Case report | Open | Published:
Perioperative airway management for aortic valve replacement in an adult with mucopolysaccharidosis type II (Hunter syndrome)
JA Clinical Reportsvolume 4, Article number: 24 (2018)
We herein report anesthetic management during aortic valve replacement for aortic valve regurgitation in a patient with adult mucopolysaccharidosis type II (MPS type 2) (Hunter syndrome). This disorder is rare and related to the accumulation of a mucopolysaccharide in lysosomes. It affects various organs, including the airways, heart, and central nerves. In children with MPS type 2, the risk of airway obstruction during anesthesia/sedation is high, and the degree of difficulty increases with aging. The patient described herein was a 33-year-old male without mental retardation. Before surgery, trismus, megaloglossia, and the disturbance of cervical vertebral excursion were noted, suggesting difficulties with ventilation/intubation. Anesthesia was induced under sedation/spontaneous respiration. A laryngeal deployment was conducted using a video laryngoscope; however, the Cormack grade was III. Nasotracheal fiber intubation was performed, and airway obstruction occurred. A muscle relaxant was administered, facilitating ventilation. However, subglottic stenosis, which was not detected before the surgery, made the tracheal tube insertion difficult. Aortic valve replacement was performed without complications. A detailed postoperative examination of the airways revealed oropharyngeal soft tissue outgrowth, narrowing of the upper airway, subglottic stenosis, and displacement/circumflex of the airway axis. Either awake intubation or rapid induction can be selected for this patient; however, either way have risks of airway obstruction. It is important that strategies under light anesthesia or incomplete neuromuscular blockade should be avoided for such our patient as suggested in the JSA airway management guidelines. A preoperative multidisciplinary airway assessment and simulation are important.
We performed anesthetic management during aortic valve replacement for aortic valve regurgitation in a patient with adult mucopolysaccharidosis type II (MPS type 2) (Hunter syndrome). MPS type 2 is a sex-linked recessive disorder and is related to the accumulation of a mucopolysaccharide, glycosaminoglycan (GAG), in lysosomes, which results from the disturbance of mucopolysaccharide metabolism by intracellular lysosomes. It affects various organs, including the airways, heart, and central nerves. In children with MPS type 2, the risk of airway obstruction during anesthesia/sedation is high, and the degree of difficulty increases with aging [1, 2]. Furthermore, this disorder may cause heart valve disease, cardiomyopathy, coronary artery stenosis, and disturbance of the conduction system [2, 3]. Few studies have reported anesthetic management during cardiac surgery in adults with MPS type 2. We herein describe anesthetic management in a patient with adult MPS type 2 for whom general anesthesia was induced in consideration of difficulties with intubation, and airway management was more challenging than expected.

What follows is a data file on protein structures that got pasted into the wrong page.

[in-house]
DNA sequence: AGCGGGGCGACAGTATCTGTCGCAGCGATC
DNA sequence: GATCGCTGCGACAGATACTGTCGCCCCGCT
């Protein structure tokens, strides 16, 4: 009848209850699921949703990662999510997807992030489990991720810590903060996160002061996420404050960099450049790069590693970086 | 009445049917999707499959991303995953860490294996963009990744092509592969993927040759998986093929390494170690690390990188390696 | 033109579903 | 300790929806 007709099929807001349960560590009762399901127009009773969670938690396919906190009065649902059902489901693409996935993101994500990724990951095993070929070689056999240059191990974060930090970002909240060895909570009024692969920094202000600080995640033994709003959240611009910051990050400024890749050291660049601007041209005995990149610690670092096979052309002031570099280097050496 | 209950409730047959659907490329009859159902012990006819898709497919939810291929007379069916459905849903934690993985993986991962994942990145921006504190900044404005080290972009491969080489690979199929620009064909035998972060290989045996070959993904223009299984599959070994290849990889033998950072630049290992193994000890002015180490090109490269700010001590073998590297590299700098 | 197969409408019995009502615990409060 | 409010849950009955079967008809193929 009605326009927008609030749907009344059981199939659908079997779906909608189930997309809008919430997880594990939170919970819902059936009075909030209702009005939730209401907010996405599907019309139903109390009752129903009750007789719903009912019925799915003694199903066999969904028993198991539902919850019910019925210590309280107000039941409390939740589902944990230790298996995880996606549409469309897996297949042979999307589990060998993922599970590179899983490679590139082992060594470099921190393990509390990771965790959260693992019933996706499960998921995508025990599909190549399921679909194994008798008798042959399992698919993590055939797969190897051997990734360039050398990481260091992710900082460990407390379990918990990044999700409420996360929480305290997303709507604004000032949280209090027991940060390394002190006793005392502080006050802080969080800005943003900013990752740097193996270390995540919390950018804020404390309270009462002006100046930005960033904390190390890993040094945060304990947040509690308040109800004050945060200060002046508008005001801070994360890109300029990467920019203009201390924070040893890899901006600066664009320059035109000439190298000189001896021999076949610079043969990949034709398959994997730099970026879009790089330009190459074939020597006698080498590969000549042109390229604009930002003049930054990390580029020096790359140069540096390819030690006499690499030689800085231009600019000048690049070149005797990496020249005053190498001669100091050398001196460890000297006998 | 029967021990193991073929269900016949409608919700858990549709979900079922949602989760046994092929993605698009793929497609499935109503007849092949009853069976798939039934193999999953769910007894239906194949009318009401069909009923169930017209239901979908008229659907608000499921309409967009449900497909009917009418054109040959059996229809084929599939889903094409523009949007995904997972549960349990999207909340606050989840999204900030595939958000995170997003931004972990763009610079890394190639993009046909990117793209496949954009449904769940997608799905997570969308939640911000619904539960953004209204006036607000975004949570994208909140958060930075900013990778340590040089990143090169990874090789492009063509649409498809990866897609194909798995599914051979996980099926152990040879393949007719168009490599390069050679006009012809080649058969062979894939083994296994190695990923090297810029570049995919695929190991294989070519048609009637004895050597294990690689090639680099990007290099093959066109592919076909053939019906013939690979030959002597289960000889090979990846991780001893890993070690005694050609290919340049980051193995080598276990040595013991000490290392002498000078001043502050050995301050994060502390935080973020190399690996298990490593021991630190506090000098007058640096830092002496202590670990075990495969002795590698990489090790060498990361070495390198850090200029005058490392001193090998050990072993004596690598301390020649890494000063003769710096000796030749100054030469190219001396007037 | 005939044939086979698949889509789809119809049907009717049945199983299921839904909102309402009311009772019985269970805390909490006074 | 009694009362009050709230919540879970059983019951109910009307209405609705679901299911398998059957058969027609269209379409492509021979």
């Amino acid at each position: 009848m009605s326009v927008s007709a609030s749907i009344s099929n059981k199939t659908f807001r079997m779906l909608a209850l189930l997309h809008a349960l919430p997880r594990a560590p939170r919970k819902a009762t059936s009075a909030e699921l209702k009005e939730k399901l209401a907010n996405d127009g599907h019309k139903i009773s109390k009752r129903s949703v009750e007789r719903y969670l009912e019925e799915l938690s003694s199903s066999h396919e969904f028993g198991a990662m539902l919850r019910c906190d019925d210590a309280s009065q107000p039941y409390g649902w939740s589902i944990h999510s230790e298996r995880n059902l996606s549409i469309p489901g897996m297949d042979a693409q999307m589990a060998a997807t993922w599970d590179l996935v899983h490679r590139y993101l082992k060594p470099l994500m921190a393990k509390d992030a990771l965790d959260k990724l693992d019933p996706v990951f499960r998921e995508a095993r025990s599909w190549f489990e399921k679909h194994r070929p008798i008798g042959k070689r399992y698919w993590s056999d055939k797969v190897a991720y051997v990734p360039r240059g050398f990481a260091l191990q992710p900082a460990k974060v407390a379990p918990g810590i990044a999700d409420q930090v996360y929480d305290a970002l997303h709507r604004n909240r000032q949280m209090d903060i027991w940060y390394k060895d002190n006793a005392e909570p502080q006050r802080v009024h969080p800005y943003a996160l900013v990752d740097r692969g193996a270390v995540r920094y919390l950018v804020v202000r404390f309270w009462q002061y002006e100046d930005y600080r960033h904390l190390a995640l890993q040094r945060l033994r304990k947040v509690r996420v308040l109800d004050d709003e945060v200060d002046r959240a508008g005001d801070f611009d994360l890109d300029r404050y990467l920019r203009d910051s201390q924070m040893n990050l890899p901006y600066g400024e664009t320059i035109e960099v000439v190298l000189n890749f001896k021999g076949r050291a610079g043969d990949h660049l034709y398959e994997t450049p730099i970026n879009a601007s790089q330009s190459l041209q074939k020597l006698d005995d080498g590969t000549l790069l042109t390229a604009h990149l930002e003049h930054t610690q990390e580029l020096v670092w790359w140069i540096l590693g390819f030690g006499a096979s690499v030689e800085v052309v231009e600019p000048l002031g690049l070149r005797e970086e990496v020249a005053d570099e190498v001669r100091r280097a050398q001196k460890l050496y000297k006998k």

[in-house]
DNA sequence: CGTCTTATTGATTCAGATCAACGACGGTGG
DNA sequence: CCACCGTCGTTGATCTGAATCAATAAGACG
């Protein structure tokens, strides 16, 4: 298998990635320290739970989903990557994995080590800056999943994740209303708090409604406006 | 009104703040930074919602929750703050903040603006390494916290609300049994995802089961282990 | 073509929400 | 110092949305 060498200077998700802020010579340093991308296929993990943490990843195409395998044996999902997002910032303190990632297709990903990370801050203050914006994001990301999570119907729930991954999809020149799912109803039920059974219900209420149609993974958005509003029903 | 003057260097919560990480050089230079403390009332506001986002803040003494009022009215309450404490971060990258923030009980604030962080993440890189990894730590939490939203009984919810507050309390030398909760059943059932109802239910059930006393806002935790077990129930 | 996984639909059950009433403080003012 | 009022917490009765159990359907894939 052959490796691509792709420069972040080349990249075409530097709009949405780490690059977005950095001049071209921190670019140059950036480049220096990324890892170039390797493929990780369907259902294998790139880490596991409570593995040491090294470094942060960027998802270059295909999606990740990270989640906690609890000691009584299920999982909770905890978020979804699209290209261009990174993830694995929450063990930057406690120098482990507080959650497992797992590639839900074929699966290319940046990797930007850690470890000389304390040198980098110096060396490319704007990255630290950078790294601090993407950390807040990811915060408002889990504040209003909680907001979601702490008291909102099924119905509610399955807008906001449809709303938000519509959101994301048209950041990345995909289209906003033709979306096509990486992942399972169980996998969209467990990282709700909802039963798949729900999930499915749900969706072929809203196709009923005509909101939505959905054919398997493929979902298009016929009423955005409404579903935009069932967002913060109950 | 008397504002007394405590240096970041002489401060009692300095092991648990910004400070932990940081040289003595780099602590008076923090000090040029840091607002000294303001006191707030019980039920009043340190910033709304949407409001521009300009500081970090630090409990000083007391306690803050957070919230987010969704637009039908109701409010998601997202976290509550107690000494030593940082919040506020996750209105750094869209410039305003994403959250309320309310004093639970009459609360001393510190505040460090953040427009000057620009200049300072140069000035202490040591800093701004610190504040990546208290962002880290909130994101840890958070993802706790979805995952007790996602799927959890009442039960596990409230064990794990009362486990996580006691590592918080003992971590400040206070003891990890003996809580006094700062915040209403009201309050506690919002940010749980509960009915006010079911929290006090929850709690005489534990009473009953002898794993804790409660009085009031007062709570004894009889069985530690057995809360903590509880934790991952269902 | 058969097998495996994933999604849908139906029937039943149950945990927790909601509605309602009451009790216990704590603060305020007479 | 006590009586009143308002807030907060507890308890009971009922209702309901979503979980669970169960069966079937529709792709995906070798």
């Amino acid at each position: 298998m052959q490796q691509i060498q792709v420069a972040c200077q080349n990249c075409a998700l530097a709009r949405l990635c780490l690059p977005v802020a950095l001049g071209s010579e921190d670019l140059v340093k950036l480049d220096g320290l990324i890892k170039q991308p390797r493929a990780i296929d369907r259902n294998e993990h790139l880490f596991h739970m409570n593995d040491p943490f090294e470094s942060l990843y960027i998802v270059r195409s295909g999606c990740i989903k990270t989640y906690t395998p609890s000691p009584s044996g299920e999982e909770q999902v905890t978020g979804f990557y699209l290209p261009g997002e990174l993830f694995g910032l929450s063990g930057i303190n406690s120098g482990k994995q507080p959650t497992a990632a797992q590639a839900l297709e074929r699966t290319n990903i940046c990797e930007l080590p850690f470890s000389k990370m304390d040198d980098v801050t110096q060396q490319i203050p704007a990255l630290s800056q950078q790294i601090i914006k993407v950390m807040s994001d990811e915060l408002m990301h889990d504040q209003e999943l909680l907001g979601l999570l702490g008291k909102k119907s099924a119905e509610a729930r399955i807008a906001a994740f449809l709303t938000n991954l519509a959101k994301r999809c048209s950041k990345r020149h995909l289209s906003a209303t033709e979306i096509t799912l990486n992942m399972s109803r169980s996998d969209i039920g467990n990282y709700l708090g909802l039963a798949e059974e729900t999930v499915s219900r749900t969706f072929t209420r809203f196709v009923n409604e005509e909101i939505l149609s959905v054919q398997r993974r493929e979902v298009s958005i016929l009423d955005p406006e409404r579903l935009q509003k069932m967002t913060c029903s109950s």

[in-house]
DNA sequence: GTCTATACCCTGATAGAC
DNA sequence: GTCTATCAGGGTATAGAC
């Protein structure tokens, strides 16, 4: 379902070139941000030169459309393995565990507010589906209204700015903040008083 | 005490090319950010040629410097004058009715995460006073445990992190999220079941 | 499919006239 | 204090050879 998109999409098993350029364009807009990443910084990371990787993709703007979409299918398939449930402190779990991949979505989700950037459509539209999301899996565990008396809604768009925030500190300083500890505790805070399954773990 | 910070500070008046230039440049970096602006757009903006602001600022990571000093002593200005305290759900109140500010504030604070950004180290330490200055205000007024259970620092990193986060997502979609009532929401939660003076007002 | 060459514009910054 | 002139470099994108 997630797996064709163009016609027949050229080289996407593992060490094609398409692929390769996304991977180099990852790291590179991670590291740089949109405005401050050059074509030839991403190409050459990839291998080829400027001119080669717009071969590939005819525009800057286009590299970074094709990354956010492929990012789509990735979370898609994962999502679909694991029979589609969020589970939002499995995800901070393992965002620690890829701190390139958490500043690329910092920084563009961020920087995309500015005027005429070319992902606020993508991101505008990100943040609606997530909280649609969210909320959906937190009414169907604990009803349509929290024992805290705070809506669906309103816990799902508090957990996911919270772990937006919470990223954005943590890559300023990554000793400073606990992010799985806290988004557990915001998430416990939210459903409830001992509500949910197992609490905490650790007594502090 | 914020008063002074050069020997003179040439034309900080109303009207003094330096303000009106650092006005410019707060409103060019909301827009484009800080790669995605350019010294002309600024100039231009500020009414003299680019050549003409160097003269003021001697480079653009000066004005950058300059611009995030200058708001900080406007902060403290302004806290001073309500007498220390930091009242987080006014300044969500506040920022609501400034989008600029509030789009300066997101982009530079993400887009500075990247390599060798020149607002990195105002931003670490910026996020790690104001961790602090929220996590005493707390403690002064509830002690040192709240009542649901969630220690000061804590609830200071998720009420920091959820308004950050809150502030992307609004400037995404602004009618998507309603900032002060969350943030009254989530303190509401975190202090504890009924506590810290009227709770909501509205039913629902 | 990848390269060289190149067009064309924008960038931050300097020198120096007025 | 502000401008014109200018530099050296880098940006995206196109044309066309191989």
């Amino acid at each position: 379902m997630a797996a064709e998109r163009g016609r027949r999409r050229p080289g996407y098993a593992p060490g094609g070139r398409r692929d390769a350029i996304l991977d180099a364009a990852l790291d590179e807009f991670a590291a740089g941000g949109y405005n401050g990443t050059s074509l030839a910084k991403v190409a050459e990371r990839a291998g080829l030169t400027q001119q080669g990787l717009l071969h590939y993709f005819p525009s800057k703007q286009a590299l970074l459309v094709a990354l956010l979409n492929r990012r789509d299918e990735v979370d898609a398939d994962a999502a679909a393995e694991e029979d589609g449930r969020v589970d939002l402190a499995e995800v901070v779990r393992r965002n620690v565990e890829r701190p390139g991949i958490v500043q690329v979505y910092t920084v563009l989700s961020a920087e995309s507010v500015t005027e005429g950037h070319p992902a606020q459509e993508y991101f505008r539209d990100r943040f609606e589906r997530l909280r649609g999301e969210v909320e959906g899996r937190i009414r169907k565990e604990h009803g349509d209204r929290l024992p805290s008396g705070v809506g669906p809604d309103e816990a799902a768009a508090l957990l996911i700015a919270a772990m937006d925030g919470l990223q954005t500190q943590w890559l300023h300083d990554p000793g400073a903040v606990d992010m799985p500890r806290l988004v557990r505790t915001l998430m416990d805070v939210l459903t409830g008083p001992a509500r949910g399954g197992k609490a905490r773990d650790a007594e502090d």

The patient was a 32-year-old male with MPS type 2. His height and body weight were 134 cm and 47 kg, respectively. When he was an elementary school student, he underwent surgery for an inguinal hernia. Mental retardation was not indicated. He (first-born child) had two brothers. They also had the same disease and underwent aortic valve replacement when they were elementary school students. At the age of 13 years, the patient was diagnosed with aortic valve regurgitation. Since 19 years of age, he had been followed up in the Department of Cardiology of our hospital. Aortic valve replacement was performed due to an increase in the regurgitation volume. There were no heart failure-related symptoms, and the NYHA grade was evaluated as I. Preoperative electrocardiography showed a sinus rhythm, and echocardiography revealed moderate aortic valve regurgitation, an end-diastolic left ventricular diameter of 56 mm and left ventricular ejection fraction of 51%. Coronary angiography did not show any significant stenosis.